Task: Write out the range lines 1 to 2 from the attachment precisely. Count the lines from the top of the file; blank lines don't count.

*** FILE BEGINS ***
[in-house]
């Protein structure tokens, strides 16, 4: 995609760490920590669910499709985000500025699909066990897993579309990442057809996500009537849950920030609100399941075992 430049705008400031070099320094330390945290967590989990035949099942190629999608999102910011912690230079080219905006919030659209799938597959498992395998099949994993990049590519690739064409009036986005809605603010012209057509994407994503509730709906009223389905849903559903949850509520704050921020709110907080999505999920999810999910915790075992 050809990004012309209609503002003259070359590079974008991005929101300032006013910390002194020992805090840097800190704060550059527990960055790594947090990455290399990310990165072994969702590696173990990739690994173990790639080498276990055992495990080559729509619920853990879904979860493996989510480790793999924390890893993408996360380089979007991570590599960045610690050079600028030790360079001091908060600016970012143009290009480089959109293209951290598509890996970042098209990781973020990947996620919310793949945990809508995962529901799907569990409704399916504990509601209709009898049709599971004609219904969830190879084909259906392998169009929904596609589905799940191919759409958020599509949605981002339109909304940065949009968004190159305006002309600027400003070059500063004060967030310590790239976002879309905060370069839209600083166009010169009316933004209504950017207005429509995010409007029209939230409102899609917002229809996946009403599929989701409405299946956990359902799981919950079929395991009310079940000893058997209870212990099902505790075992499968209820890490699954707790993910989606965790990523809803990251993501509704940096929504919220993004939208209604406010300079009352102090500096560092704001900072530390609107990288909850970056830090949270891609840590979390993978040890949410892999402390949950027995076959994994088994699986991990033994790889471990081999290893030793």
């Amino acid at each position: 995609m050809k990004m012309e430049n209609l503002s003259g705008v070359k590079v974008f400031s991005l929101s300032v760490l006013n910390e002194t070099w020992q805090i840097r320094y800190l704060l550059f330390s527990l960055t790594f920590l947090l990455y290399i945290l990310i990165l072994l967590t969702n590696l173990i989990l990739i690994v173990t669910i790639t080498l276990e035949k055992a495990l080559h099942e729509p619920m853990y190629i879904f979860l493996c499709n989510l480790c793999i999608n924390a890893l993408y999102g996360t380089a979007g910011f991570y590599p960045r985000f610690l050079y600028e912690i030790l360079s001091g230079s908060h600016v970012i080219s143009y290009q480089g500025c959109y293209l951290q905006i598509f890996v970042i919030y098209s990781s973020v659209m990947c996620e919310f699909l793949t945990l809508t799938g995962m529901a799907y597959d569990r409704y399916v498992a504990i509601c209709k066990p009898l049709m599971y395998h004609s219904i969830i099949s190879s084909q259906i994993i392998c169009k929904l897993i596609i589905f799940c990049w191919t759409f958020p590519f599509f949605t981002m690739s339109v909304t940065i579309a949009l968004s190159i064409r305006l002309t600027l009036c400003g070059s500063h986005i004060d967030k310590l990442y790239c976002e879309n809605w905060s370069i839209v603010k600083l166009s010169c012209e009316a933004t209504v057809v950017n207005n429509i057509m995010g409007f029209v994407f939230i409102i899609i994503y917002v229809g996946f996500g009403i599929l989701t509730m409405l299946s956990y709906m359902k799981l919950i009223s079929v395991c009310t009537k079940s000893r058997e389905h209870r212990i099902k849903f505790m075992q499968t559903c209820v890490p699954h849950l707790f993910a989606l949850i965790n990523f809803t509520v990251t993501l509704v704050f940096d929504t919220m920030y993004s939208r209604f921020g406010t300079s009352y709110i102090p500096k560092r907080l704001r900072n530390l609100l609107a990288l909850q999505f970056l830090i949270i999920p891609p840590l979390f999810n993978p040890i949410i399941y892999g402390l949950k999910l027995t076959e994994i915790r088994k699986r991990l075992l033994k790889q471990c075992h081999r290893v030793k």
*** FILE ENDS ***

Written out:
[in-house]
């Protein structure tokens, strides 16, 4: 995609760490920590669910499709985000500025699909066990897993579309990442057809996500009537849950920030609100399941075992 430049705008400031070099320094330390945290967590989990035949099942190629999608999102910011912690230079080219905006919030659209799938597959498992395998099949994993990049590519690739064409009036986005809605603010012209057509994407994503509730709906009223389905849903559903949850509520704050921020709110907080999505999920999810999910915790075992 050809990004012309209609503002003259070359590079974008991005929101300032006013910390002194020992805090840097800190704060550059527990960055790594947090990455290399990310990165072994969702590696173990990739690994173990790639080498276990055992495990080559729509619920853990879904979860493996989510480790793999924390890893993408996360380089979007991570590599960045610690050079600028030790360079001091908060600016970012143009290009480089959109293209951290598509890996970042098209990781973020990947996620919310793949945990809508995962529901799907569990409704399916504990509601209709009898049709599971004609219904969830190879084909259906392998169009929904596609589905799940191919759409958020599509949605981002339109909304940065949009968004190159305006002309600027400003070059500063004060967030310590790239976002879309905060370069839209600083166009010169009316933004209504950017207005429509995010409007029209939230409102899609917002229809996946009403599929989701409405299946956990359902799981919950079929395991009310079940000893058997209870212990099902505790075992499968209820890490699954707790993910989606965790990523809803990251993501509704940096929504919220993004939208209604406010300079009352102090500096560092704001900072530390609107990288909850970056830090949270891609840590979390993978040890949410892999402390949950027995076959994994088994699986991990033994790889471990081999290893030793």